Cuba is Havana

Daisy Valera
Daisy Valera

This is my fourth year in this university science faculty where people from all the provinces of Cuba come to study. Before beginning classes, they informed us that each one of us would be assigned a job related to our specialty when we graduate.

So for that reason we arrived here believing that we would be in Havana for only five years. But these years in the capital have changed greatly my way of thinking about the subject.

After getting more involved in the life here, visiting the institutions where graduates in Chemistry and Nuclear Physics work, I began to note something very alarming; there’s nothing similar in any other part of Cuba. As a result, I and all of my classmates who come from other provinces would have to resign ourselves to returning home to work at jobs with requirements that are very distant from what we had studied.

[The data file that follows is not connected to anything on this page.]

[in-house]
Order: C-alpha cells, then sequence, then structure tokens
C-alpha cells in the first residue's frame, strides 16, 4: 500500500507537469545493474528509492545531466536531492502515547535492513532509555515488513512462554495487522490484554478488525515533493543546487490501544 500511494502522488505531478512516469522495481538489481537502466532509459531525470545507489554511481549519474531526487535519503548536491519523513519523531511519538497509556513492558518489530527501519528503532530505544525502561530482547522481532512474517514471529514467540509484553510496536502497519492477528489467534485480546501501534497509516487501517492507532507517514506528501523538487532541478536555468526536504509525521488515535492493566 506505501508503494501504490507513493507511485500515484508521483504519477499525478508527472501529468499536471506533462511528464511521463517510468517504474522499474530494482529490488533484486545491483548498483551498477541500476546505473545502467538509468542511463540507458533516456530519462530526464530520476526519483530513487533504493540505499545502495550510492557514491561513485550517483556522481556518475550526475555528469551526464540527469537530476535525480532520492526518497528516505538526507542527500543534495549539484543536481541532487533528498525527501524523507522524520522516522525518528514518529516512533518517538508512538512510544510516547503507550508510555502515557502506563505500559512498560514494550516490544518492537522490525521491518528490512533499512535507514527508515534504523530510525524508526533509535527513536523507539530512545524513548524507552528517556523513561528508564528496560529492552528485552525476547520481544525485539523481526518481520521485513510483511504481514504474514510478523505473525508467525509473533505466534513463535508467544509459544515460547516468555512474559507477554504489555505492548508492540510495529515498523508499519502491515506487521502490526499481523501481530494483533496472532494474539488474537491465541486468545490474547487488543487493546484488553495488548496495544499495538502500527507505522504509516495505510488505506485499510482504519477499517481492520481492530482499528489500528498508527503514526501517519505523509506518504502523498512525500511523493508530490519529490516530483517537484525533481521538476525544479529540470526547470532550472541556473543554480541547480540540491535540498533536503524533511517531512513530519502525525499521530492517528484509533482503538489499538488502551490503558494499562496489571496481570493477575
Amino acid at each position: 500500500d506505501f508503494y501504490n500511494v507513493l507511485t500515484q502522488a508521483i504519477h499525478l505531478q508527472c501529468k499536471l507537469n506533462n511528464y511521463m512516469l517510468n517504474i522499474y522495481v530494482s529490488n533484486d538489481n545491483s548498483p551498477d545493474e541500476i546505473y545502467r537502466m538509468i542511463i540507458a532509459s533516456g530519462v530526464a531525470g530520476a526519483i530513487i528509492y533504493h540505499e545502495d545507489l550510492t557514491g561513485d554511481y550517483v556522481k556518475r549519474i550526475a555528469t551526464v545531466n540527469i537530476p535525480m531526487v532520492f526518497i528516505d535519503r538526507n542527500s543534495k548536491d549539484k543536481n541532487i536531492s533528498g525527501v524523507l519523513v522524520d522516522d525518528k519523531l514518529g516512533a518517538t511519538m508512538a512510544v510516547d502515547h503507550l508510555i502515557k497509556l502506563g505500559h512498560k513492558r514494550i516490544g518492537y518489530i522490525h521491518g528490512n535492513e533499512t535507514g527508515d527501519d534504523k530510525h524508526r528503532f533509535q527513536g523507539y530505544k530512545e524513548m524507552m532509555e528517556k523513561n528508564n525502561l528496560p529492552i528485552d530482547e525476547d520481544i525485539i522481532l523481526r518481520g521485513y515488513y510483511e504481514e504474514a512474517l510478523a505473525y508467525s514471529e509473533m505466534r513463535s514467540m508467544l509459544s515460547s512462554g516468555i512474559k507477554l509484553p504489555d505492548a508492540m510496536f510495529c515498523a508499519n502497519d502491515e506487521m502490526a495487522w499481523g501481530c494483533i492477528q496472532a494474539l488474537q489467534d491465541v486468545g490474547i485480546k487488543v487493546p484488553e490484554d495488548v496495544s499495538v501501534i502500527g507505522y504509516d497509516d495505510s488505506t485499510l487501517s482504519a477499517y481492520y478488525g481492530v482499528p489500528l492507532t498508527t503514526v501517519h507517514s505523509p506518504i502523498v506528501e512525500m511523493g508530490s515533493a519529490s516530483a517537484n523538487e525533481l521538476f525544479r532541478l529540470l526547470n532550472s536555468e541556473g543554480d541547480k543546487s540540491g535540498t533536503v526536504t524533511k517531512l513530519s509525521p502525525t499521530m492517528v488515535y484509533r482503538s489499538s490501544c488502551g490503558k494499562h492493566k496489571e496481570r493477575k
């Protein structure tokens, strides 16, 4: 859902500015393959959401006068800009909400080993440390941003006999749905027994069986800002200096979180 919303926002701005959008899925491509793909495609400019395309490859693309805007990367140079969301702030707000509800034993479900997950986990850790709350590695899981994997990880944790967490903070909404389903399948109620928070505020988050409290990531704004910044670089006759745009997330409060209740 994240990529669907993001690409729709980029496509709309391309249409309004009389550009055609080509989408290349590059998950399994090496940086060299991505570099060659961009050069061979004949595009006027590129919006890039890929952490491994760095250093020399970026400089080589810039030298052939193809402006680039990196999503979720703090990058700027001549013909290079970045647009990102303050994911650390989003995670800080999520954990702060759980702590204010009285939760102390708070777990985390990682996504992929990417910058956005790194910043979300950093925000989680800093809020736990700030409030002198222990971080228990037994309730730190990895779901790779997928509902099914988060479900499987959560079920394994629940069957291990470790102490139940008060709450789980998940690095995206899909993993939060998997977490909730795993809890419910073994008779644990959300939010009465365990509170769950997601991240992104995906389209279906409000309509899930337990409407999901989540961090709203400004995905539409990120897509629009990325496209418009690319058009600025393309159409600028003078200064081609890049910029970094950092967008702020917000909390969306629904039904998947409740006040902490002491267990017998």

But the lack of scientific centers in the rest of the country isn’t the only thing that I see when I compare many of the Cuban provinces with Havana.

In the rest of the country everything that functions so naturally in Havana seems to be in a state of permanent decay. Some examples of this are the movie theaters, the Coppelia ice cream parlor, the theaters, the outdoor concerts and the weekly venues of folk and other types of music that are a constant in the capital.